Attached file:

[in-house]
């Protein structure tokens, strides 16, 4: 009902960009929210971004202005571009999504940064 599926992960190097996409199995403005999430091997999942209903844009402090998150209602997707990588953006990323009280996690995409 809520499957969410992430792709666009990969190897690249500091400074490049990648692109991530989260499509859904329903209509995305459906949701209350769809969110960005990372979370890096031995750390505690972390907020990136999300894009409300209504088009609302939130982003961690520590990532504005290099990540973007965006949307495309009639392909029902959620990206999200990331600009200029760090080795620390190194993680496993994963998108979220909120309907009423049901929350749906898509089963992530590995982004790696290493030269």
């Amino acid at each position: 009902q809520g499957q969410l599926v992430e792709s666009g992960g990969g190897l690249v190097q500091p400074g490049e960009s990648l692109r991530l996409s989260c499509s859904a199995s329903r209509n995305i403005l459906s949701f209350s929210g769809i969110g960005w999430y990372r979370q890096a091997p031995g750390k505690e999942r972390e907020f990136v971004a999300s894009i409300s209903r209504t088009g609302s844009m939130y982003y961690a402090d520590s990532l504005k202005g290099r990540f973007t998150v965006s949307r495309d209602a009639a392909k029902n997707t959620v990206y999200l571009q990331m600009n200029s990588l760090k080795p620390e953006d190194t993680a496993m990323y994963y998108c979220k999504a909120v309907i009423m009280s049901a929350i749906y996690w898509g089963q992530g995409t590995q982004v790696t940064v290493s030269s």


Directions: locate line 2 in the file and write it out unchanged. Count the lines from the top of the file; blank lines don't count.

């Protein structure tokens, strides 16, 4: 009902960009929210971004202005571009999504940064 599926992960190097996409199995403005999430091997999942209903844009402090998150209602997707990588953006990323009280996690995409 809520499957969410992430792709666009990969190897690249500091400074490049990648692109991530989260499509859904329903209509995305459906949701209350769809969110960005990372979370890096031995750390505690972390907020990136999300894009409300209504088009609302939130982003961690520590990532504005290099990540973007965006949307495309009639392909029902959620990206999200990331600009200029760090080795620390190194993680496993994963998108979220909120309907009423049901929350749906898509089963992530590995982004790696290493030269």